During my stay, I was set up by my old friend and college roommate from San Francisco, Jorge Cortes, an American from Montebello, east Los Angeles. After leaving San Francisco, Jorge moved to New York to finish graduate school at NYU, and there met his wife Rebecca who was originally from Zaragoza, Spain. After graduating and the birth of there first born, they moved to Madrid and currently reside in Barrio Del Pilar, a suburb about a half-hour train ride from downtown. Jorge and Rebe were informative guides which left me excited to go explore their new hometown. What I did notice on Madrid freeway walls exclusively were miles of graffiti name tags, big titles, but not very good styles. The fonts felt dated like some 80’s amateur threw down, as if these were places to practice. I give the city high marks for cleanliness, there are trash cans with ash trays on almost every corner. Another surprise to me was the socialist aspects of governing. Spain’s citizens seem to be the priority in this country, great social services, heavily family oriented and community based organization. Corporate marketing isn’t as loud as it is here in the states. Although unemployment is high, but falling in numbers, I personally did not see many homeless or beggars at all. I could have counted them all on one hand. There’s a lot to like about this place.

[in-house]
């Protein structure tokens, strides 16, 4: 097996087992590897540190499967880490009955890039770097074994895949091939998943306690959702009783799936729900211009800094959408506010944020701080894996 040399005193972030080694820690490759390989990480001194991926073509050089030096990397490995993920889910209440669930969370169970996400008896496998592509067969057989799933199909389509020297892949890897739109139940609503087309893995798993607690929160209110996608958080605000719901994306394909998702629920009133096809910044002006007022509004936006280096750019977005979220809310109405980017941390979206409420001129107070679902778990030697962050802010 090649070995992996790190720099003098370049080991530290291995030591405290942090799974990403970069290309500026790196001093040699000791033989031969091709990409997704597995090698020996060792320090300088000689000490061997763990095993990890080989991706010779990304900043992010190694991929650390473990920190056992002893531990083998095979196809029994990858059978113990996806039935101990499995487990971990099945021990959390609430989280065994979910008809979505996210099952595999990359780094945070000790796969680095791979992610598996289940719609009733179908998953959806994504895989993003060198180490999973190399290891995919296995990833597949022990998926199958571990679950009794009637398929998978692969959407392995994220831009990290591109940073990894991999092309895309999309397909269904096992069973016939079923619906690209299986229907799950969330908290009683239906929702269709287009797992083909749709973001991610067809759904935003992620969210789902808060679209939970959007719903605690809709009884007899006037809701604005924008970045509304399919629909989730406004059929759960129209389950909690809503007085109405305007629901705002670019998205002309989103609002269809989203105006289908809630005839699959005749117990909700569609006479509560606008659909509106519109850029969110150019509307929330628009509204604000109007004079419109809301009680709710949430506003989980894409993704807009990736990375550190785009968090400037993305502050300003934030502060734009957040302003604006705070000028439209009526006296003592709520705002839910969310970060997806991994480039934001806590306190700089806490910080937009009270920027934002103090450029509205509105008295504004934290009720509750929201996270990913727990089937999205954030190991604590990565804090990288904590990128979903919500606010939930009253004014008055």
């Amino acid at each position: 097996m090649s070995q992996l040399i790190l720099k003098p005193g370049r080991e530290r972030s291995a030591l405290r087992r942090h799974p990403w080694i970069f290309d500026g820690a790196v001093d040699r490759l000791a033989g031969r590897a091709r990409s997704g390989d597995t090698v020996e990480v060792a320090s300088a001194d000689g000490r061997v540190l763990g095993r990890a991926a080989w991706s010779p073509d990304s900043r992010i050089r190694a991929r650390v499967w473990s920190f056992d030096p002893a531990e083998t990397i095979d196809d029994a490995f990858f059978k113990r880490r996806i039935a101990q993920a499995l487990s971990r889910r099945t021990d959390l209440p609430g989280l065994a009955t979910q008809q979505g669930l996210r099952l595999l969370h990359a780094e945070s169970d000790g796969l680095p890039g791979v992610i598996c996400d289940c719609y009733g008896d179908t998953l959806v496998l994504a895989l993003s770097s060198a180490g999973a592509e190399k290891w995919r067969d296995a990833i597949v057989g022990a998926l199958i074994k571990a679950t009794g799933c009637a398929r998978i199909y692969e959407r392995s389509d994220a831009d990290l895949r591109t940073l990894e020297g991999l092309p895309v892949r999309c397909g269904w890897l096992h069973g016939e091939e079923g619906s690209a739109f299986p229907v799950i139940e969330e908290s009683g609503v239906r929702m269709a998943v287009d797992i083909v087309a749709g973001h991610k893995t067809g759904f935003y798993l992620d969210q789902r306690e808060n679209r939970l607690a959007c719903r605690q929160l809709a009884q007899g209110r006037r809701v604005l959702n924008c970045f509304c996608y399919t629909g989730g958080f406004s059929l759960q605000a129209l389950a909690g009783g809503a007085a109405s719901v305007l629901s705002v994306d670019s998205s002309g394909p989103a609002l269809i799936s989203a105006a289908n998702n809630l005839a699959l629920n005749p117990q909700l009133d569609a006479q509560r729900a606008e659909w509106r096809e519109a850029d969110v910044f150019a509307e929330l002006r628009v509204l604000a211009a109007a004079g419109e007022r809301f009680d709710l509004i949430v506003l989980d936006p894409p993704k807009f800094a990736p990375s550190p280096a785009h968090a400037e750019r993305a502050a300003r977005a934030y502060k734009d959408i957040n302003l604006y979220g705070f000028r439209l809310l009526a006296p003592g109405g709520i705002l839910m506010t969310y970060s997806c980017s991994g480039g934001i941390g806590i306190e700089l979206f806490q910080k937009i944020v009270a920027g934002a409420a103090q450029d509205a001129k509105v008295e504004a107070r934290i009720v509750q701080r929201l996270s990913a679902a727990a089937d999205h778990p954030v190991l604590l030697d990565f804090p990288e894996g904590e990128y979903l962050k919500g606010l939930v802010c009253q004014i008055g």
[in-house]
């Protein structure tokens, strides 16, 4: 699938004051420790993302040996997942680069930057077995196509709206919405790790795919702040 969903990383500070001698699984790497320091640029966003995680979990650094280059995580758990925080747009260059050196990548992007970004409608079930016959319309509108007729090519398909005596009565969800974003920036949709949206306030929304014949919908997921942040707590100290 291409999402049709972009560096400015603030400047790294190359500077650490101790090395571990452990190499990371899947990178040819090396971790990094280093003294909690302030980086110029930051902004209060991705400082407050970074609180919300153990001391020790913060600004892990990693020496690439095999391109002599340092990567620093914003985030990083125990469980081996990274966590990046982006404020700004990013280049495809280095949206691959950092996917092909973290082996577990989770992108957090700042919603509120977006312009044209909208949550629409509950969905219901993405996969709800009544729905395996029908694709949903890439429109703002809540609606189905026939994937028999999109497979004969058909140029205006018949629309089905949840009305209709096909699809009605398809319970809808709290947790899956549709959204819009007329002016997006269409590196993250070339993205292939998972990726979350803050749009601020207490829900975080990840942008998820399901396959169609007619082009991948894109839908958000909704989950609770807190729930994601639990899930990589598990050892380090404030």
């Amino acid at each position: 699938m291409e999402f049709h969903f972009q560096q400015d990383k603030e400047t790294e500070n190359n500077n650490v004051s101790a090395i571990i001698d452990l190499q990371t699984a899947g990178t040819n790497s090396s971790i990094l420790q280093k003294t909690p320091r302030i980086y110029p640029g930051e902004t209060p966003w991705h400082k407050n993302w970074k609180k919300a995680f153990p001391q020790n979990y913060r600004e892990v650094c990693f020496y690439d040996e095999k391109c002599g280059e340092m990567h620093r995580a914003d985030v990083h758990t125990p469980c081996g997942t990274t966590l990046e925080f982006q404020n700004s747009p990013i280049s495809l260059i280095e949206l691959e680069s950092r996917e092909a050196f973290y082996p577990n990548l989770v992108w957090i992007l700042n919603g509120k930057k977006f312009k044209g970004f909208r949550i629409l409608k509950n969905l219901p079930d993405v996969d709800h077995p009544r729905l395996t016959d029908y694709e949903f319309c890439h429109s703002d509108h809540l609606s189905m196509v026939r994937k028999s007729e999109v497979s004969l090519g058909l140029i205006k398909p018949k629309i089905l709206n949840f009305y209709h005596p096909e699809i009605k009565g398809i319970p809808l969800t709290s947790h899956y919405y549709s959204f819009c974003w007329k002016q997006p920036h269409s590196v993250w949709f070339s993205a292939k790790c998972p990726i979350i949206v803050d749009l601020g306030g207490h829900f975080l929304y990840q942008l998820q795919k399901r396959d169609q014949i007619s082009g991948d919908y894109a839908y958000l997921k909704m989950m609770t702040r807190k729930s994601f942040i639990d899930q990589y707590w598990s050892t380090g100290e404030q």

Let’s Talk Museums

Madrid seems to be an unspoken gem when it comes to the arts. I was able to infiltrate 3 of the countries most adored visual treasures, the Museo Nacional Centro de Arte Reina Sofía, Museo Nacional Del Prado and Thyssen-Bornemisza Museum. Museums can set you back around 7-20 Euro or $10-$25 dollars US depending on special exhibits. All three museums are located in central and is referred to as the Golden Triangle of Art.